Actor Chadwick Boseman, star of the box office smash “Black Panther,” returned to his alma mater Howard University on Saturday to urge its newest graduates to find purpose in their lives and persevere, even amid adversity.
“I don’t know what your future is,” said Boseman, who delivered the main address at the university’s 150th commencement. “But if you’re willing to take the harder way, the more complicated one, the one with more failures at first than successes . . . then you will not regret it.”
Boseman, who graduated from Howard in 2000, spoke to hundreds of newly minted graduates and their loved ones, who had gathered on its iconic Yard to celebrate and consider their future.
“Purpose is the essential element of you,” Boseman told the graduates. “It is the reason you are on the planet at this particular time in history. Your very existence is wrapped up in the things you are here to fulfill.
“Whatever you choose for a career path, remember the struggles along the way are only meant to shape you for your purpose,” he said.
The ceremony capped off a turbulent academic year at Howard, the historic private university, which is known as “the Mecca” of black education and is located in Northwest Washington.
In September, former FBI director James B. Comey was jeered throughout an address at the university, bombarded by chants of “Get out, James Comey! You’re not our homie!” In late March, students began an occupation of the school’s administration building, a demonstration that would stretch into early April.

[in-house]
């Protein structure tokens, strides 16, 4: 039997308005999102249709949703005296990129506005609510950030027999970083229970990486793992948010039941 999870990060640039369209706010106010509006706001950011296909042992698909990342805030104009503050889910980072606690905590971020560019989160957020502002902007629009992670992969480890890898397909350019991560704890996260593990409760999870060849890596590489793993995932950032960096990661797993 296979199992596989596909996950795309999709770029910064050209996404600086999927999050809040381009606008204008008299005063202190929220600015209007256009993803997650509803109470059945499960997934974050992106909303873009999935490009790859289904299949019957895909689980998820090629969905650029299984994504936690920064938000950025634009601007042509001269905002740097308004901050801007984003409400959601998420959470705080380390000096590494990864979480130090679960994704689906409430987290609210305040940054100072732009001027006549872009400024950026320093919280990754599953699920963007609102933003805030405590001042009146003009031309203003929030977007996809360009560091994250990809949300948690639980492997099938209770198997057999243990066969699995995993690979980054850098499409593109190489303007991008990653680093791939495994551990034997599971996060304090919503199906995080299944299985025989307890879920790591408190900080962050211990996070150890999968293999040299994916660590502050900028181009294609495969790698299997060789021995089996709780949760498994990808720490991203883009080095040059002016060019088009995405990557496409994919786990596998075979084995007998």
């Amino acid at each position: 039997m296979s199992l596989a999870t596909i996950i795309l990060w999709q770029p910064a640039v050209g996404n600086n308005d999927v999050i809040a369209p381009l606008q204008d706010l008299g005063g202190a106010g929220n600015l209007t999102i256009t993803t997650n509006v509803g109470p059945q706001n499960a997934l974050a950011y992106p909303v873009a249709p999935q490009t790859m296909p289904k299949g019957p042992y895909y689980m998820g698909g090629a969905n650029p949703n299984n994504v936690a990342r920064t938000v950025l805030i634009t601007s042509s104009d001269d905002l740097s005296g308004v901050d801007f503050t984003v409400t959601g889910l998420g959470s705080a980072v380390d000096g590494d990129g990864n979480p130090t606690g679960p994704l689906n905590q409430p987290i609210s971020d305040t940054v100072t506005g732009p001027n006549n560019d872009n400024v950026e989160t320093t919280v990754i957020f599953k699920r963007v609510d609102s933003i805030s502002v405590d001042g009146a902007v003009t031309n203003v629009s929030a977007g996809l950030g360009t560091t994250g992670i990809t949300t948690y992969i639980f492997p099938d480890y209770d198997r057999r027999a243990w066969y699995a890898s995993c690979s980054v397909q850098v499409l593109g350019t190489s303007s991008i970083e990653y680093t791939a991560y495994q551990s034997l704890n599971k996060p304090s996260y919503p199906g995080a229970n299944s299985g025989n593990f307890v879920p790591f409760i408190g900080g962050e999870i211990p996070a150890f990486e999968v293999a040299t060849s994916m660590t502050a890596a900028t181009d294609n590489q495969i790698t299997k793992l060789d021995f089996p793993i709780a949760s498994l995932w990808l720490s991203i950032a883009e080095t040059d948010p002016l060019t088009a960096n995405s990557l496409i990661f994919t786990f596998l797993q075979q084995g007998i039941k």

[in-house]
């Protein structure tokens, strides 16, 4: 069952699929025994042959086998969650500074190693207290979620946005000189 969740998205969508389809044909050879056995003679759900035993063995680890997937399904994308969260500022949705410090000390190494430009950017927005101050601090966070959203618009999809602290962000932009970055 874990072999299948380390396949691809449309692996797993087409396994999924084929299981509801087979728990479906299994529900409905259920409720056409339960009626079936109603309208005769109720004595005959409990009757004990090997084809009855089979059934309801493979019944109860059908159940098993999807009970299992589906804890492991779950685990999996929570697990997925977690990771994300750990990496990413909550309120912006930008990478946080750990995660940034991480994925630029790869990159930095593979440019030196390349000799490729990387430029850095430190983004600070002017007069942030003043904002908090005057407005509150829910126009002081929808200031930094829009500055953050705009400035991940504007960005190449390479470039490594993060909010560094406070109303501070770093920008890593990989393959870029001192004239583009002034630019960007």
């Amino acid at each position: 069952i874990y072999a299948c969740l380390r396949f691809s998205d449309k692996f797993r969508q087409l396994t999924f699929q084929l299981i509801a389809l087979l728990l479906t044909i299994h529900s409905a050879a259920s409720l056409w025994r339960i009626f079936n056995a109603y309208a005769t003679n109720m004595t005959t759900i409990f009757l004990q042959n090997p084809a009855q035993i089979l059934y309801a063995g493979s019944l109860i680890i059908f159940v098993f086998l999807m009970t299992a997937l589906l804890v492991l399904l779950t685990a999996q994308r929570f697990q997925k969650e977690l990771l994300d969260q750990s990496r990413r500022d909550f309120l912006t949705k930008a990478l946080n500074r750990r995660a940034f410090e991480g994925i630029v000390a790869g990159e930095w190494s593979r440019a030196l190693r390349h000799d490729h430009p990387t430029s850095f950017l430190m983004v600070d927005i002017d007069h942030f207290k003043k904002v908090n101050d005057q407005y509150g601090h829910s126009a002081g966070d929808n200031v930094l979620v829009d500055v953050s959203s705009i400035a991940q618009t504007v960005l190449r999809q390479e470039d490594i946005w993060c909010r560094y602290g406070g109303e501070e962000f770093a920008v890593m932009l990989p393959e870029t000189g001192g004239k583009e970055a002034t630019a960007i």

A brutal winter battered the campus. A scandal unfolded in the school’s financial aid office. A critical email from the school’s president about a worried student’s “tone and tenor” caught fire on social media.
“Howard has gone through a lot of ebbs and flows,” Jade Agudosi, who served as president of the Howard University Student Association this academic year, said in an interview before the ceremony. “Through the year, we’ve shown our resilience.”
On this bright Saturday, though, there was joy on Howard’s campus. And Boseman recalled his fond memories at the institution, including his own experiences with student activism.
“This is a magical place,” he said. “A place where the dynamics of positive and negative seem to exist in extremes.”
Boseman told the crowd of a time in his acting career when he was cast in a role but found himself conflicted about the character he was supposed to portray. He felt the role seemed to be wrapped in assumptions about the black community, and he raised the issue with executives on the show.
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SOURCE: The Washington Post, Sarah Larimer